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Gardening expert demonstrates ancient method to keep plants perfectly hydrated: 'The best way to water your garden'

"That's genius."

"That's genius."

Photo Credit: TikTok

Growing plants in soil is a practice as old as the Earth itself — and even in 2024, sometimes the ancient ways are best when it comes to keeping plants healthy and hydrated.

One TikToker showed one such method using submerged clay pots to keep plants watered for days at a time.

The scoop

TikTok account The Cottage Peach (@thecottagepeach) posted a video explaining how to use ollas, or terracotta pots full of water buried in soil. Using ollas is an ancient technique that's been documented for thousands of years.

@thecottagepeach The concept of using ollas in the garden goes back thousands of years and has been used in countless cultures around the world. An olla garden watering system is basically any type of unglazed clay pot that is buried beneath the soil and filled with water. These are the best way to water your garden the lazy way + save water! #olla #ollapot #oya #ollas #wateringplants #watering ♬ Marigold - Lo'fi Boy

"Terracotta is porous, so if we bury it in the garden, as the soil dries out, it's going to pull moisture from the inside of the pot to the outside," she demonstrates. "The water comes out of tiny holes in the clay and is pulled through the soil by the roots of your thirsty plants."

"You usually only need one pot every two feet or so, and you can DIY it or get a system that refills itself automatically from captured rainwater," she explains.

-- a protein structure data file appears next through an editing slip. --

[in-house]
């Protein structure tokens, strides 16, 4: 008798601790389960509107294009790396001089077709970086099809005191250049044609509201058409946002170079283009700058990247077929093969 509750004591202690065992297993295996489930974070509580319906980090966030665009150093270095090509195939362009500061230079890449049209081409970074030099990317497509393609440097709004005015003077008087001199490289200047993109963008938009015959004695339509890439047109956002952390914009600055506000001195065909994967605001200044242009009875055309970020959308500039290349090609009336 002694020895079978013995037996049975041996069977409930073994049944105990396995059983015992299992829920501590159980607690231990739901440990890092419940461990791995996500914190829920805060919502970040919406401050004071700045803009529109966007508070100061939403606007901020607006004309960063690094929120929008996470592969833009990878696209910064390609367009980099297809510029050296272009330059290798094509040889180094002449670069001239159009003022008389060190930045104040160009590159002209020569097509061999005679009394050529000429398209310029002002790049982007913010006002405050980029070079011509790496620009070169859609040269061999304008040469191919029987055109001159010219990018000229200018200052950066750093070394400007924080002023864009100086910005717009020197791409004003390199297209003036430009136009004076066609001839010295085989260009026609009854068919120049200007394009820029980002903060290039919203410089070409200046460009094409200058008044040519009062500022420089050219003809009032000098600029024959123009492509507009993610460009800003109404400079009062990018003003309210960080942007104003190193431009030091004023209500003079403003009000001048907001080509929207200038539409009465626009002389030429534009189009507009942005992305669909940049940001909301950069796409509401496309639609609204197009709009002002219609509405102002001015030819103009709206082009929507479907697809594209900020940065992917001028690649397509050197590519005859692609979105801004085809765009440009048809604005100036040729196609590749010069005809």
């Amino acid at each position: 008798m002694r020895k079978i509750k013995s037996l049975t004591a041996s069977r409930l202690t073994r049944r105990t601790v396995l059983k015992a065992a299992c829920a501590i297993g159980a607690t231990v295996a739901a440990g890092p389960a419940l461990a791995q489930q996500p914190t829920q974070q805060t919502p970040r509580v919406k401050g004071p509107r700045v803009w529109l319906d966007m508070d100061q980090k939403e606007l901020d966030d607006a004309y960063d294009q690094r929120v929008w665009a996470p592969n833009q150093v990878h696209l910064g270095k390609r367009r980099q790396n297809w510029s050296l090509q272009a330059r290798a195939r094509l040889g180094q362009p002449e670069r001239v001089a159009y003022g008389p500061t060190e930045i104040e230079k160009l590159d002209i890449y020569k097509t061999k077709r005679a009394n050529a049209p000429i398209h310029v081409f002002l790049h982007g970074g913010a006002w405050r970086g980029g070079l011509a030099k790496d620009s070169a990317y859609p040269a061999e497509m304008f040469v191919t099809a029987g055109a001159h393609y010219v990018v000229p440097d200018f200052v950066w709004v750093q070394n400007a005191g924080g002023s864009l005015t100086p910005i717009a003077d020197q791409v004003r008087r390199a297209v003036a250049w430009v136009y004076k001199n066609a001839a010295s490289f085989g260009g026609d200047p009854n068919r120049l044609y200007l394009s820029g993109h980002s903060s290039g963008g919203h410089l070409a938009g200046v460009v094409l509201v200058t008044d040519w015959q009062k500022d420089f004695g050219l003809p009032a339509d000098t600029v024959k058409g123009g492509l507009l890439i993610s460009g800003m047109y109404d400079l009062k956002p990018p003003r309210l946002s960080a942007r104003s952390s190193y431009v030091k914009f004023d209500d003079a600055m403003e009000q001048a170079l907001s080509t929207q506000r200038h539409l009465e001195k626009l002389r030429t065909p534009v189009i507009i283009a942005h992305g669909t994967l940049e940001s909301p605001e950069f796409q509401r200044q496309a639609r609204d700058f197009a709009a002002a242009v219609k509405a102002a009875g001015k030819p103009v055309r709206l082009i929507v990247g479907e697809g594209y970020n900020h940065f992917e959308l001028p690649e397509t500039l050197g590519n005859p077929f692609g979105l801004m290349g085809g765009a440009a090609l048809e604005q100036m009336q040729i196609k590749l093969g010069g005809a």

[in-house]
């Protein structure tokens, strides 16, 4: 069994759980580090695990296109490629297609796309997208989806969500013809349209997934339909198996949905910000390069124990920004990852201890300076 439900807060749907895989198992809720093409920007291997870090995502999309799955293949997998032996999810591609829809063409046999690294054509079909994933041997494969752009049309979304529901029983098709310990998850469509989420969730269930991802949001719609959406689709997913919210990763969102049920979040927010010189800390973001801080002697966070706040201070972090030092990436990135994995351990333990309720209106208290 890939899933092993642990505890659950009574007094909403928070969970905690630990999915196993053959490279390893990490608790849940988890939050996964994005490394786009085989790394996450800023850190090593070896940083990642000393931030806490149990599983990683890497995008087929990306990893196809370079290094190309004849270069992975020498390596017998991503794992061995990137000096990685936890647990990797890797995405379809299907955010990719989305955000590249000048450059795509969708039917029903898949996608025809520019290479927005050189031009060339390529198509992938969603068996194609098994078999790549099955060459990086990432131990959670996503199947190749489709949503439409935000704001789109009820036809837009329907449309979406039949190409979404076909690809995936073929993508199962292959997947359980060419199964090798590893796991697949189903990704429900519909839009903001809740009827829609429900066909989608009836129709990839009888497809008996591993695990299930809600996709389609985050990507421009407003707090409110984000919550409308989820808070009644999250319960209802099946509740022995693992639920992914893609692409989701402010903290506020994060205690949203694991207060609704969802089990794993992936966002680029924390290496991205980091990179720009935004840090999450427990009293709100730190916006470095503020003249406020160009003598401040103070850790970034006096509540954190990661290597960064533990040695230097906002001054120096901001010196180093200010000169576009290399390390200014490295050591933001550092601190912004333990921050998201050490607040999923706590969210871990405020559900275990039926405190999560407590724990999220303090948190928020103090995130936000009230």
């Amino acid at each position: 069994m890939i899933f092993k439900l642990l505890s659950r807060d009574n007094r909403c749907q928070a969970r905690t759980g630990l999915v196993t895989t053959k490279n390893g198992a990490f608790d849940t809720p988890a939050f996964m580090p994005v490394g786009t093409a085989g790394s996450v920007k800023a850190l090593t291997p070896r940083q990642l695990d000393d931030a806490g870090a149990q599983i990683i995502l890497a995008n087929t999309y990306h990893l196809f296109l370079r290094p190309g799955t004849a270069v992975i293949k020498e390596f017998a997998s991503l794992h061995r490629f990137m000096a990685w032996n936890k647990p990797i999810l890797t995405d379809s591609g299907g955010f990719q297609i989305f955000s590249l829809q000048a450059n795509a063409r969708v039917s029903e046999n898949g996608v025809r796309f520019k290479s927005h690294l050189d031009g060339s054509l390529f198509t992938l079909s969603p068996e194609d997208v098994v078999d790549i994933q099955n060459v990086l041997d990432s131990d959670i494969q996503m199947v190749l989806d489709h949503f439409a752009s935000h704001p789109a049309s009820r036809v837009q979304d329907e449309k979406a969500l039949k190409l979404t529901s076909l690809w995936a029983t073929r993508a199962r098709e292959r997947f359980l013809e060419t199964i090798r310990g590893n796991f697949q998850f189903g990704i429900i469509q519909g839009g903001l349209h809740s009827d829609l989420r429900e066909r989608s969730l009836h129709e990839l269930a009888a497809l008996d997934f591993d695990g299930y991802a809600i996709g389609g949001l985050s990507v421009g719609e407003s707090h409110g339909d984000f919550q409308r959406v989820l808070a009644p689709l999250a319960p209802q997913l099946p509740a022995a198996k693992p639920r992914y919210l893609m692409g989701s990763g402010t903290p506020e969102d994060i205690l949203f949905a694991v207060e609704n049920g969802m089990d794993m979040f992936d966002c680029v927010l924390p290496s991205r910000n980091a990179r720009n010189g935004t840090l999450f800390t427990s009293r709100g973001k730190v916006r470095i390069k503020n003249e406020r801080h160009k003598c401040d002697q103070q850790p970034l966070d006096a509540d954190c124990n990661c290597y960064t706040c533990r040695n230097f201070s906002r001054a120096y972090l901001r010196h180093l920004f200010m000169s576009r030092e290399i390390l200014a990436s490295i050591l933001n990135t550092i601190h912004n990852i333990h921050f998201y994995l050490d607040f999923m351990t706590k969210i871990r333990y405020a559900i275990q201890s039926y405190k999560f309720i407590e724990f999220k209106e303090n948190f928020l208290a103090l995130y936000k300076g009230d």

How it's helping

There are multiple benefits to using a submerged clay pot; namely, it's easier and less labor-intensive than watering plants by hand every day. Using ollas also minimizes surface irrigation, which reduces weed growth.

Also, as she points out, because the plants absorb water as necessary, "soil will never become overwatered either. Plus it eliminates wasted water lost to surface evaporation and encourages plants to develop stronger root systems."

"Love it," one commenter enthused.

Some traditional ollas are made from narrow-necked containers in order to minimize surface evaporation; another option, as she shows in the video, is to cover the pots with a tray with pebbles. (As a bonus, this acts as a water catcher for bees and other beneficial insects.)

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Another commenter had tried the method with success, writing, "I did this to my veggies in the ground!"

Using ollas to grow your own food is an amazing way to save money and eat healthier — not to mention help reduce your own negative environmental impact. People who grow their own food can save an average of $600 a year, limiting their contributions to the heavily polluting parts of the industrial agricultural industry, including transportation.

Homegrown food also offers more nutrients. One study showed reconstituted orange juice lost nearly 50% of its Vitamin C during the study period. Not only is fresh food healthier, but the very act of gardening has been shown to improve mental health.

What people are saying

Commenters were impressed and eager to try the olla method. "Need it for my garden," one wrote.

"That's genius," another said. 

"Very creative, nice work!" one agreed.

In short, the video concludes in the caption that ollas "are the best way to water your garden the lazy way + save water!"

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